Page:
TASI TENANT AIMS TO CREATE TOTAL ARTS EXPERIENCE AT EXHIBIT OPENING
On display October 6 – 27, 2012.
ANDY COUGHLAN’S FINGERS GLIDE and dip across layers of wet paint, gently tracing a path along the nubbled surface of canvas.
Although the August afternoon heat beads unforgivingly on Coughlan and the tenants of the second floor of the Art Studio, Inc., the Brighton, England, native continues undeterred. He’s on deadline.
On Oct. 6, Coughlan will unveil the culmination of a year’s work at the art studio during his opening reception, “Caravanserai: A Solo Exhibition.”
The free event, which will take place from 7 to 10 p.m., will feature live music, dancers and poets, as well as an appearance by the Bánh Mon Renegade Street Food truck, owned by Monica and John Cobb.
Free refreshments will be provided by The Art Studio, Inc.
Attendees are encouraged to immerse themselves in the atmosphere by donning Eastern garb reminiscent of travelers who once frequented the binns (caravanserai) during treks on the Silk Road across Eurasia. Afterward, revelers can keep the night alive with a celebratory afterparty at Tequila Rok.
Designed to attract those who don’t frequentgallery openings, the show will center on one thing alone — down to the first step across the threshold.
“The way you enter the exhibition will force you to look at the studio space differently because of how everything will be arranged. That way the work, the environment and the participants will be interacting with each other, creating the show — the art — together. It’s an attempt to redefine one’s initial perception of the world around them, in the immediate sense,” Coughlan said.
The collection will feature about 30 pieces including abstract and semi-abstracted paintings. But most of all, he will focus on “his women.”
Coughlan is well-known in Southeast Texas art circles for highly-stylized portraits of robust — almost Rubenesque — women in classical settings: “Leda and the Swan” of Greek mythology, “The Muses,” and “The Four Seasons,” to name a few. A penchant for highly-controlled brushstrokes and attention to detail has given way to the “celebration of aggressive sensuality in the abstract form,” Coughlan said.
His latest work features lines that twist calligraphically across muted backgrounds. Coughlan has designed his paintings to unveil themselves to viewers the longer they look at them. Intersecting lines evolve into feminine forms.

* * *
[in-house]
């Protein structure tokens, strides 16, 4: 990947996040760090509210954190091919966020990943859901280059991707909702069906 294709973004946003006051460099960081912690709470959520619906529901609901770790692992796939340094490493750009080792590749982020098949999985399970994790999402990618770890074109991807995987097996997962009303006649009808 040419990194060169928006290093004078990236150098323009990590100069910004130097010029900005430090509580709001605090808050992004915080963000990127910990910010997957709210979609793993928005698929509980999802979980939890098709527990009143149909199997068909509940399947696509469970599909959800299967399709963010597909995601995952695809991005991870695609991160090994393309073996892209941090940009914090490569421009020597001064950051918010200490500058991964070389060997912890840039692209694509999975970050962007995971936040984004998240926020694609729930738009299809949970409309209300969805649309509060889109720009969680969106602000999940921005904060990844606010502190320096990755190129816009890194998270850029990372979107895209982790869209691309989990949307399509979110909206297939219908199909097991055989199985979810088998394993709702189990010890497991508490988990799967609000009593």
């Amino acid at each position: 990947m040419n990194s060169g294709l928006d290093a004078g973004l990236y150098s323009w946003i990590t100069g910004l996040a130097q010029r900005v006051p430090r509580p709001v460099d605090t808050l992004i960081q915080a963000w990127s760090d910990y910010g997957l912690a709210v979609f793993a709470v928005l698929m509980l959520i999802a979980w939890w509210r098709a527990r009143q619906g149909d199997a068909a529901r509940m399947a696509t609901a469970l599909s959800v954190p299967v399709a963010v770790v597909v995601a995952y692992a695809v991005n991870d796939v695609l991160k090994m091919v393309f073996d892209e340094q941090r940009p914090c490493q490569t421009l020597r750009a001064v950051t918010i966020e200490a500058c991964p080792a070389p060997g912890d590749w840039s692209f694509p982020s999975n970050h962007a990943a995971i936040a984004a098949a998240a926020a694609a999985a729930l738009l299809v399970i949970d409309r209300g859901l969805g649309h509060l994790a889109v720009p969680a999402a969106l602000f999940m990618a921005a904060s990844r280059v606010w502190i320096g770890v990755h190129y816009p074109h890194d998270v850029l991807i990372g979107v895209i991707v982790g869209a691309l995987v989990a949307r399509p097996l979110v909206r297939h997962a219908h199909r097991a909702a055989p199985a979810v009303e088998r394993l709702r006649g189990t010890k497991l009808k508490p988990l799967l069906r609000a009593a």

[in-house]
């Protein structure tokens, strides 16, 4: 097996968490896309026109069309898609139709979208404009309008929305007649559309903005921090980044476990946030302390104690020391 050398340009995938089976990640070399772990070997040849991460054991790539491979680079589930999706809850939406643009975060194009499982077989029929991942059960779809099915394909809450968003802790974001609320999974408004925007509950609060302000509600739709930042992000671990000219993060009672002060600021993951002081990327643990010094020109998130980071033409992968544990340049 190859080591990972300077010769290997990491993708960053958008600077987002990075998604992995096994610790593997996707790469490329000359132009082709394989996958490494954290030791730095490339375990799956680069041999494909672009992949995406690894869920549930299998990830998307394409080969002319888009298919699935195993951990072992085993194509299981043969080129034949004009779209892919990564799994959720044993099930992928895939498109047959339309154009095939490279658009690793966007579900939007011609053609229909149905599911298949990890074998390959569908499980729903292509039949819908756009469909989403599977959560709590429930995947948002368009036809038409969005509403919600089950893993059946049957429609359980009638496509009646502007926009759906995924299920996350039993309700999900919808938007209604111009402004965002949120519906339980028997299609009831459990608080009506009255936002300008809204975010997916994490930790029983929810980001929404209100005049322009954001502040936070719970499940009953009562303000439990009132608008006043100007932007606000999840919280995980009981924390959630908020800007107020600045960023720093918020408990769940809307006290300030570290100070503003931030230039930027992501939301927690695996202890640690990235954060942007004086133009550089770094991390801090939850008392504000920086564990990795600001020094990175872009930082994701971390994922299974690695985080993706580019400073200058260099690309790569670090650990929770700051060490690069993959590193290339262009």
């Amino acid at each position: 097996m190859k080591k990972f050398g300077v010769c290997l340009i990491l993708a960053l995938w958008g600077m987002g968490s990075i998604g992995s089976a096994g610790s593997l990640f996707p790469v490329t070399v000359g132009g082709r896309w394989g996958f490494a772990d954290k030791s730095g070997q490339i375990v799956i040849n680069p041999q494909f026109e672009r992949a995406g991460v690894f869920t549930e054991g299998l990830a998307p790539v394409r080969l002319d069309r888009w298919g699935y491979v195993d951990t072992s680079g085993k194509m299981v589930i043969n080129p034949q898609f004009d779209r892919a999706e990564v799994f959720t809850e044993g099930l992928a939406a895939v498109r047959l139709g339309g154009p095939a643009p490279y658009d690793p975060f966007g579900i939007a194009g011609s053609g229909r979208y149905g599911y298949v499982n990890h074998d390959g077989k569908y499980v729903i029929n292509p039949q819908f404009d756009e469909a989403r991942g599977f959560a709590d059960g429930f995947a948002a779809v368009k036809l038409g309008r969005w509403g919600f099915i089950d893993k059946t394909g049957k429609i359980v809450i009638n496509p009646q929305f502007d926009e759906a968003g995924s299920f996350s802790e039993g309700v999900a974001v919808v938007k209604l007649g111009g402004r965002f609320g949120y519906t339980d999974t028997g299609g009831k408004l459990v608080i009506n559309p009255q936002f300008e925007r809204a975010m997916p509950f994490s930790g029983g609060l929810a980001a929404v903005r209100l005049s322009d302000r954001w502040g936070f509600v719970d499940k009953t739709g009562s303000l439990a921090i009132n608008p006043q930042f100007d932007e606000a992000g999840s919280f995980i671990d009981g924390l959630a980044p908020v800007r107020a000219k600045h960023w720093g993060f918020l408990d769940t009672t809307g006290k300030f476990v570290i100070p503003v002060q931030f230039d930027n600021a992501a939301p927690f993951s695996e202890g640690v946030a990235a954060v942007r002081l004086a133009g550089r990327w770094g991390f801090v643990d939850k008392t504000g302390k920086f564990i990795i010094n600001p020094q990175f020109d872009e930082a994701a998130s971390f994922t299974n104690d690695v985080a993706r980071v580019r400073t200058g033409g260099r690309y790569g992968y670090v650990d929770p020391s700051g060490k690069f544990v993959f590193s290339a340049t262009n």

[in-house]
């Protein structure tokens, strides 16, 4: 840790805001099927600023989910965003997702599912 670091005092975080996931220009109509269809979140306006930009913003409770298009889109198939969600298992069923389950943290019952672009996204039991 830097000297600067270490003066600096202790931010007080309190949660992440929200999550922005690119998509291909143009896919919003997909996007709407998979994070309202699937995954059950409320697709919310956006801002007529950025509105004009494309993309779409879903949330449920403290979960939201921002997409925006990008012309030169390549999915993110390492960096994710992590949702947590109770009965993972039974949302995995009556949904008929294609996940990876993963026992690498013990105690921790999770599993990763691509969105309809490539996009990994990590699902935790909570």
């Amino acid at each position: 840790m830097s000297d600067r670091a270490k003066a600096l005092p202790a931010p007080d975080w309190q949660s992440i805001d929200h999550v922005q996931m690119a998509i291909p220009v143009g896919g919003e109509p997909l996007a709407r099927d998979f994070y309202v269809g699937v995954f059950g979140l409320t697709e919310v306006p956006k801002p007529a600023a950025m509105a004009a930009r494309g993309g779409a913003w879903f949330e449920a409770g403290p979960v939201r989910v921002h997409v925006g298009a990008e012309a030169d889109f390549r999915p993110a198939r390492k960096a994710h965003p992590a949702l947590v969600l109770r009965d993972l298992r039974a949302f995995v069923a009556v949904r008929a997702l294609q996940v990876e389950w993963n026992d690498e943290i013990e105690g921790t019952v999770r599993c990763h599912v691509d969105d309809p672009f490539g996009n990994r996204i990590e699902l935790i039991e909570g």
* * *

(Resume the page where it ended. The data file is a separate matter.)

Using the process of deconstruction or breaking down the figure — often sketched from vintage photographs or live models — he then reconstructs it in layers, with dominant lines and abstract shapes to redefine its original form. To capture the dynamic of spontaneity, Coughlan preserves some of the raw motion employed in the initial sketches, which prevents overworking the image.
The Orange resident was inspired to develop this technique when he was struck by the layout of a Richard Serra showing at The Menil Collection in Houston. Serra’s show challenged viewers to “redefine their space,” and the phrase struck a chord with Coughlan.
He began to immerse himself in the works of artists that display “aggressive spontaneity,” such as Maria Smits and Willem de Kooning. The evolution of their work challenged him to focus on the process, rather than the end result.
“Each painting develops its own personality, like a woman. When I begin on a new piece, it’s an exploration. Like the first time you fall in love: you’re infatuated. You pursue them; you explore them. It (painting) is absolutely tactile,” Coughlan said.
“Which is how I employ the abstraction: Instead of looking at things in the obvious way, the viewers are able to see the layers underneath. They take part in the process themselves.”
When questioned about the certain meanings behind his art, Coughlan smiles cryptically.
“All art focuses on the nature of existence, really. It’s not just about the figure — although I do come back to it again and again … It’s a sense of connectivity to the human condition — our reactions to the world around us,” he said.
Coughlan is no stranger to the spotlight. His paintings have received awards from Beaumont Art League, The Art Studio, Inc., Texas Artists Museum, Museum of the Gulf Coast, and his original artwork has been exhibited in museums and galleries all along the Gulf Coast.
When not acting as Lamar’s director of student publications, Coughlan designs and edits the
monthly arts magazine ISSUE (a winner of multiple Southeast Texas Press Club awards), creates editorial cartoons for the Beaumont Enterprise, and exhibits paintings in frequent one-man shows.
His English accent can be heard wending its way through the halls of Lamar’s University
Press to the stages of local theaters where he’s played everyone from the hero to the villain. A natural showman who delights in outrageous Broadway productions and the lure of the bright stage lights, he can often be heard belting out show tunes when sketching up an editorial cartoon.
But here — in the studio — his voice sinks to a murmur, as if any ripple of activity might destroy the serene atmosphere he’s helped cultivate.
“I prefer to let my art speak for itself,” Coughlan said, shrugging off any personal inquiries.
“In the end, it doesn’t matter what I say about it, or how I interpret it. The whole purpose of art is tolet others have their own experience with the work. It’s a personal exploration, a challenge to self.”
View examples of Coughlan’s portfolio online at www.facebook.com/coughlanart. “Caravanserai: A Solo Exhibition” will be on display at the Art Studio Inc., located at 720 Franklin Street in Beaumont, through Oct. 27. For more information, call 409-838-5393.
LISTEN TO ANDY’S INTERVIEW ON 91.3 KVLU|